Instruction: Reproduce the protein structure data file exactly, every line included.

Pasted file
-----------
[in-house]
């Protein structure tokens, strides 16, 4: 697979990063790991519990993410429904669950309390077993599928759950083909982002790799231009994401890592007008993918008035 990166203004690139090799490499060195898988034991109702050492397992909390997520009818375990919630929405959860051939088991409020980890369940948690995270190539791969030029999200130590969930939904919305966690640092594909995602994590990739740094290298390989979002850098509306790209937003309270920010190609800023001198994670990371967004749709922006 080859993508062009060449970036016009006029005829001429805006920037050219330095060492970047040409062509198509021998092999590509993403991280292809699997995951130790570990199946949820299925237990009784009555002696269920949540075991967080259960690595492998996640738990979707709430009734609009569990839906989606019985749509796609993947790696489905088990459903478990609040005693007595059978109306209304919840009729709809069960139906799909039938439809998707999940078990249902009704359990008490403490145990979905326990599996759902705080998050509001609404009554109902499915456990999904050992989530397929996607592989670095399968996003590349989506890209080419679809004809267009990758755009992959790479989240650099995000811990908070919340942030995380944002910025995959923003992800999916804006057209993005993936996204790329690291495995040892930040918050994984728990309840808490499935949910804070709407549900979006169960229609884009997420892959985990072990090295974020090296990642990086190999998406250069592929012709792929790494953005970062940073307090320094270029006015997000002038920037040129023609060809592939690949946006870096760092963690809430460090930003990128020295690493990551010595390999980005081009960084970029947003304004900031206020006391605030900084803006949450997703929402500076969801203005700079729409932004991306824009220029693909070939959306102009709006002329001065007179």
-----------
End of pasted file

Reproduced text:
[in-house]
């Protein structure tokens, strides 16, 4: 697979990063790991519990993410429904669950309390077993599928759950083909982002790799231009994401890592007008993918008035 990166203004690139090799490499060195898988034991109702050492397992909390997520009818375990919630929405959860051939088991409020980890369940948690995270190539791969030029999200130590969930939904919305966690640092594909995602994590990739740094290298390989979002850098509306790209937003309270920010190609800023001198994670990371967004749709922006 080859993508062009060449970036016009006029005829001429805006920037050219330095060492970047040409062509198509021998092999590509993403991280292809699997995951130790570990199946949820299925237990009784009555002696269920949540075991967080259960690595492998996640738990979707709430009734609009569990839906989606019985749509796609993947790696489905088990459903478990609040005693007595059978109306209304919840009729709809069960139906799909039938439809998707999940078990249902009704359990008490403490145990979905326990599996759902705080998050509001609404009554109902499915456990999904050992989530397929996607592989670095399968996003590349989506890209080419679809004809267009990758755009992959790479989240650099995000811990908070919340942030995380944002910025995959923003992800999916804006057209993005993936996204790329690291495995040892930040918050994984728990309840808490499935949910804070709407549900979006169960229609884009997420892959985990072990090295974020090296990642990086190999998406250069592929012709792929790494953005970062940073307090320094270029006015997000002038920037040129023609060809592939690949946006870096760092963690809430460090930003990128020295690493990551010595390999980005081009960084970029947003304004900031206020006391605030900084803006949450997703929402500076969801203005700079729409932004991306824009220029693909070939959306102009709006002329001065007179």